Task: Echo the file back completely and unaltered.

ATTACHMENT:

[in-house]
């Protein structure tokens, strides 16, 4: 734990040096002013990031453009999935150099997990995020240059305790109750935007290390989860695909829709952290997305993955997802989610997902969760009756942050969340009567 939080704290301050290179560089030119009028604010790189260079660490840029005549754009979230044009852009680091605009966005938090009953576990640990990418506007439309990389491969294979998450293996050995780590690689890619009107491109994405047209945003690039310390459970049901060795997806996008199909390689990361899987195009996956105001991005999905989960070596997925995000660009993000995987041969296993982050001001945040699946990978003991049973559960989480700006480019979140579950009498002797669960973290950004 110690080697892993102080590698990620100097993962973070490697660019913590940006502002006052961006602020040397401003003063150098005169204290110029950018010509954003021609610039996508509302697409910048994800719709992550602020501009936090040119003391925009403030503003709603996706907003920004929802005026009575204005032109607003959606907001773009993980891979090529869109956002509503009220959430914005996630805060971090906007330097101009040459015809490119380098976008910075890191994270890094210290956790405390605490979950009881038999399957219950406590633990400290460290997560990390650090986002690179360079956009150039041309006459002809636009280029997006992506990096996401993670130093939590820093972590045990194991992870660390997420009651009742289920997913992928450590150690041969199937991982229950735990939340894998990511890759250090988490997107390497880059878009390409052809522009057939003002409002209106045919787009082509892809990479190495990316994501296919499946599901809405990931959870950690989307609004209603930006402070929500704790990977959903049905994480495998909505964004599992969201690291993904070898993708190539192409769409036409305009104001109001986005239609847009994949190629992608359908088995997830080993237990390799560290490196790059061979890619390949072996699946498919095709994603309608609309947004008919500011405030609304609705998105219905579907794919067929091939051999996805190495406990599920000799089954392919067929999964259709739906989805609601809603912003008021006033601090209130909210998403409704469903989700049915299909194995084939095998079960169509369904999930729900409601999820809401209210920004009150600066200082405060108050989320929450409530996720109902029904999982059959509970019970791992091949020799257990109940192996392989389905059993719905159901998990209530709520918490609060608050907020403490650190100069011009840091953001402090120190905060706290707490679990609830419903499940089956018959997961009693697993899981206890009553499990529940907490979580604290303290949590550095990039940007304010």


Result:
[in-house]
């Protein structure tokens, strides 16, 4: 734990040096002013990031453009999935150099997990995020240059305790109750935007290390989860695909829709952290997305993955997802989610997902969760009756942050969340009567 939080704290301050290179560089030119009028604010790189260079660490840029005549754009979230044009852009680091605009966005938090009953576990640990990418506007439309990389491969294979998450293996050995780590690689890619009107491109994405047209945003690039310390459970049901060795997806996008199909390689990361899987195009996956105001991005999905989960070596997925995000660009993000995987041969296993982050001001945040699946990978003991049973559960989480700006480019979140579950009498002797669960973290950004 110690080697892993102080590698990620100097993962973070490697660019913590940006502002006052961006602020040397401003003063150098005169204290110029950018010509954003021609610039996508509302697409910048994800719709992550602020501009936090040119003391925009403030503003709603996706907003920004929802005026009575204005032109607003959606907001773009993980891979090529869109956002509503009220959430914005996630805060971090906007330097101009040459015809490119380098976008910075890191994270890094210290956790405390605490979950009881038999399957219950406590633990400290460290997560990390650090986002690179360079956009150039041309006459002809636009280029997006992506990096996401993670130093939590820093972590045990194991992870660390997420009651009742289920997913992928450590150690041969199937991982229950735990939340894998990511890759250090988490997107390497880059878009390409052809522009057939003002409002209106045919787009082509892809990479190495990316994501296919499946599901809405990931959870950690989307609004209603930006402070929500704790990977959903049905994480495998909505964004599992969201690291993904070898993708190539192409769409036409305009104001109001986005239609847009994949190629992608359908088995997830080993237990390799560290490196790059061979890619390949072996699946498919095709994603309608609309947004008919500011405030609304609705998105219905579907794919067929091939051999996805190495406990599920000799089954392919067929999964259709739906989805609601809603912003008021006033601090209130909210998403409704469903989700049915299909194995084939095998079960169509369904999930729900409601999820809401209210920004009150600066200082405060108050989320929450409530996720109902029904999982059959509970019970791992091949020799257990109940192996392989389905059993719905159901998990209530709520918490609060608050907020403490650190100069011009840091953001402090120190905060706290707490679990609830419903499940089956018959997961009693697993899981206890009553499990529940907490979580604290303290949590550095990039940007304010």